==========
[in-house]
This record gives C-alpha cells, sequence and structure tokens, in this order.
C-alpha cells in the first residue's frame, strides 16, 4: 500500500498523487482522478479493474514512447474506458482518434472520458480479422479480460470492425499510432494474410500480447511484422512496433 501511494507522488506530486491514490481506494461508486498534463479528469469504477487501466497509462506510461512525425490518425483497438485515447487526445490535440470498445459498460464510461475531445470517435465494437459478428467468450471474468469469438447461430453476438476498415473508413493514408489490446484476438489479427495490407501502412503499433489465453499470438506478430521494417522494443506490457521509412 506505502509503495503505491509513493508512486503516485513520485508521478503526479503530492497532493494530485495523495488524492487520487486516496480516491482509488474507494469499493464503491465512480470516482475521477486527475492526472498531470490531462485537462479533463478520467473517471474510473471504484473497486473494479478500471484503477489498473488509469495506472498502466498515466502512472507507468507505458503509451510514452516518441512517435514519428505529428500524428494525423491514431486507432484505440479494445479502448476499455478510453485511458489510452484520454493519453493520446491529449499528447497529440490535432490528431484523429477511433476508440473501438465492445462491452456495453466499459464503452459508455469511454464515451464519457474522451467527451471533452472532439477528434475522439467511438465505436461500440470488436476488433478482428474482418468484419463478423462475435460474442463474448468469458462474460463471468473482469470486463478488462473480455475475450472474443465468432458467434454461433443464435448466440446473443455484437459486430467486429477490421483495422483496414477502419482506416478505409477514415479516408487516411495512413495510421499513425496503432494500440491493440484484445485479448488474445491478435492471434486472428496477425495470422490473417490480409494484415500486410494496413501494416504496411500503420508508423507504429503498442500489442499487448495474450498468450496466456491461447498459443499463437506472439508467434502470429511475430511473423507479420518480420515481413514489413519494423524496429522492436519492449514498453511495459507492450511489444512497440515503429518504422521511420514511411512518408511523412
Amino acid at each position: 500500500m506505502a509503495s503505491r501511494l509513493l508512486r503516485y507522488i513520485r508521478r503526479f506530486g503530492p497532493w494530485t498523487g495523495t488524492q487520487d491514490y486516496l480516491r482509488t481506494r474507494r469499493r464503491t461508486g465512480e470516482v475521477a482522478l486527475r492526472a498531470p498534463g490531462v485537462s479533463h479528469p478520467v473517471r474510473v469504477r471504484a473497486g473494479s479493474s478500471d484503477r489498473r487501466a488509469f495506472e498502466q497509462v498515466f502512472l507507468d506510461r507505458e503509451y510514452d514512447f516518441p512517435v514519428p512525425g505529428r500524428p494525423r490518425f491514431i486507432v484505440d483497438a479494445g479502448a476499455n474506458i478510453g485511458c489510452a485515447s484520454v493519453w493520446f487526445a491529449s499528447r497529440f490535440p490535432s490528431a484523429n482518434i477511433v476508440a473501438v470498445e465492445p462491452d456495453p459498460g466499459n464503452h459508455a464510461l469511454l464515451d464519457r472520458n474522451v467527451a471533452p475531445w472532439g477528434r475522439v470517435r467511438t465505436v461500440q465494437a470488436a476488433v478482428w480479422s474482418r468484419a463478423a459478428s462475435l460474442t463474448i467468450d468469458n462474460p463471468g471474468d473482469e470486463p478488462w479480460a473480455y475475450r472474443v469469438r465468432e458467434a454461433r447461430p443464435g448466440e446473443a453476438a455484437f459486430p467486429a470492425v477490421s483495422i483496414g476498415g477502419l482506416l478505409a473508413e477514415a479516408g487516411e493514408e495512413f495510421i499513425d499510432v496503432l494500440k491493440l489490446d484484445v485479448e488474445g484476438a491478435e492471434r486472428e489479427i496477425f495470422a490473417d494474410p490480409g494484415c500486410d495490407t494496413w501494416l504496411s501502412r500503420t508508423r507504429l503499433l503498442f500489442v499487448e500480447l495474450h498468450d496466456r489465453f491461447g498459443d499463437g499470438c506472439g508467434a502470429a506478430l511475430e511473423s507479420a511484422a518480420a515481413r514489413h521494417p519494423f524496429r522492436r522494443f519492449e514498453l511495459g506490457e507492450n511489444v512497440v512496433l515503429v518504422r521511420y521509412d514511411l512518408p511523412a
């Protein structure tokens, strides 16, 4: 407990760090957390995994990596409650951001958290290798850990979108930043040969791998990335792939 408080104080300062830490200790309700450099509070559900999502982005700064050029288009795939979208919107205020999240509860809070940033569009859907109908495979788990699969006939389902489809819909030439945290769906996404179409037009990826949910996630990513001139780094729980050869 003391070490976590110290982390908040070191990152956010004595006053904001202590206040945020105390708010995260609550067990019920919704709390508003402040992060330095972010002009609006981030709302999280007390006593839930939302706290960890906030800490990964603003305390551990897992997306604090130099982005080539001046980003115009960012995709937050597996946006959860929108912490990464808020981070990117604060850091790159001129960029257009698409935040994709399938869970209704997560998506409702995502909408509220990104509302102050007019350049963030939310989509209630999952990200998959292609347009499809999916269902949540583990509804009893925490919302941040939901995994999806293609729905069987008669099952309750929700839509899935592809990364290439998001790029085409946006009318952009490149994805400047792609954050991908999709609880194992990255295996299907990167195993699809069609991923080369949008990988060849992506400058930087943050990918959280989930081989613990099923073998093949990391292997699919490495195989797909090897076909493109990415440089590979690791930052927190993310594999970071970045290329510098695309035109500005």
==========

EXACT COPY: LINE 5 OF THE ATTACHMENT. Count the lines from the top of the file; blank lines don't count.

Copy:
């Protein structure tokens, strides 16, 4: 407990760090957390995994990596409650951001958290290798850990979108930043040969791998990335792939 408080104080300062830490200790309700450099509070559900999502982005700064050029288009795939979208919107205020999240509860809070940033569009859907109908495979788990699969006939389902489809819909030439945290769906996404179409037009990826949910996630990513001139780094729980050869 003391070490976590110290982390908040070191990152956010004595006053904001202590206040945020105390708010995260609550067990019920919704709390508003402040992060330095972010002009609006981030709302999280007390006593839930939302706290960890906030800490990964603003305390551990897992997306604090130099982005080539001046980003115009960012995709937050597996946006959860929108912490990464808020981070990117604060850091790159001129960029257009698409935040994709399938869970209704997560998506409702995502909408509220990104509302102050007019350049963030939310989509209630999952990200998959292609347009499809999916269902949540583990509804009893925490919302941040939901995994999806293609729905069987008669099952309750929700839509899935592809990364290439998001790029085409946006009318952009490149994805400047792609954050991908999709609880194992990255295996299907990167195993699809069609991923080369949008990988060849992506400058930087943050990918959280989930081989613990099923073998093949990391292997699919490495195989797909090897076909493109990415440089590979690791930052927190993310594999970071970045290329510098695309035109500005």